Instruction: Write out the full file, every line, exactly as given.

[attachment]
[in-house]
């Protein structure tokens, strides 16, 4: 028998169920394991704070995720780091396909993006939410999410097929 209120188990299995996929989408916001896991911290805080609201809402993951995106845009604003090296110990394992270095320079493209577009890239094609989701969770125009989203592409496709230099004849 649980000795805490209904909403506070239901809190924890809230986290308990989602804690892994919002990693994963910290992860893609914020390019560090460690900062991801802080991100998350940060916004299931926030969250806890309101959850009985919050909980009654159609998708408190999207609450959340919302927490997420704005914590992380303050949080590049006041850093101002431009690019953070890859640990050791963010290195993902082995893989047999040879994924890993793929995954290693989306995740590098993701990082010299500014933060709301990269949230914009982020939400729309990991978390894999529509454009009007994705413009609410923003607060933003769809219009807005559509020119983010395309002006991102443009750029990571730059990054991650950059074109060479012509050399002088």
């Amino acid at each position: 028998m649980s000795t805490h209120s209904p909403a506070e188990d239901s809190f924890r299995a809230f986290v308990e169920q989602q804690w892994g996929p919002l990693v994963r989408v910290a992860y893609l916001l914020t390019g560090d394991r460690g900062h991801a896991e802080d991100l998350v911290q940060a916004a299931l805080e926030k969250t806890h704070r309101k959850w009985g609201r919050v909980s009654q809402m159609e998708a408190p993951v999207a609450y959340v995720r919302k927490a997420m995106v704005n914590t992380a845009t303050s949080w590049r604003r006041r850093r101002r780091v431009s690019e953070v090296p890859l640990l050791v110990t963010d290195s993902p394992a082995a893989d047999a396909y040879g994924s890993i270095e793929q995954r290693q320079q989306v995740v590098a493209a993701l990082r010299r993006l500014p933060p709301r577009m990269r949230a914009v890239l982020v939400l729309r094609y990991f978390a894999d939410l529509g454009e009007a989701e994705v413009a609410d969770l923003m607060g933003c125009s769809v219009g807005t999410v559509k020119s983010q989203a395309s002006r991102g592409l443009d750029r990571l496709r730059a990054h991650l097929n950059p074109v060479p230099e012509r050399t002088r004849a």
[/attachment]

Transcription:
[in-house]
């Protein structure tokens, strides 16, 4: 028998169920394991704070995720780091396909993006939410999410097929 209120188990299995996929989408916001896991911290805080609201809402993951995106845009604003090296110990394992270095320079493209577009890239094609989701969770125009989203592409496709230099004849 649980000795805490209904909403506070239901809190924890809230986290308990989602804690892994919002990693994963910290992860893609914020390019560090460690900062991801802080991100998350940060916004299931926030969250806890309101959850009985919050909980009654159609998708408190999207609450959340919302927490997420704005914590992380303050949080590049006041850093101002431009690019953070890859640990050791963010290195993902082995893989047999040879994924890993793929995954290693989306995740590098993701990082010299500014933060709301990269949230914009982020939400729309990991978390894999529509454009009007994705413009609410923003607060933003769809219009807005559509020119983010395309002006991102443009750029990571730059990054991650950059074109060479012509050399002088």
């Amino acid at each position: 028998m649980s000795t805490h209120s209904p909403a506070e188990d239901s809190f924890r299995a809230f986290v308990e169920q989602q804690w892994g996929p919002l990693v994963r989408v910290a992860y893609l916001l914020t390019g560090d394991r460690g900062h991801a896991e802080d991100l998350v911290q940060a916004a299931l805080e926030k969250t806890h704070r309101k959850w009985g609201r919050v909980s009654q809402m159609e998708a408190p993951v999207a609450y959340v995720r919302k927490a997420m995106v704005n914590t992380a845009t303050s949080w590049r604003r006041r850093r101002r780091v431009s690019e953070v090296p890859l640990l050791v110990t963010d290195s993902p394992a082995a893989d047999a396909y040879g994924s890993i270095e793929q995954r290693q320079q989306v995740v590098a493209a993701l990082r010299r993006l500014p933060p709301r577009m990269r949230a914009v890239l982020v939400l729309r094609y990991f978390a894999d939410l529509g454009e009007a989701e994705v413009a609410d969770l923003m607060g933003c125009s769809v219009g807005t999410v559509k020119s983010q989203a395309s002006r991102g592409l443009d750029r990571l496709r730059a990054h991650l097929n950059p074109v060479p230099e012509r050399t002088r004849a």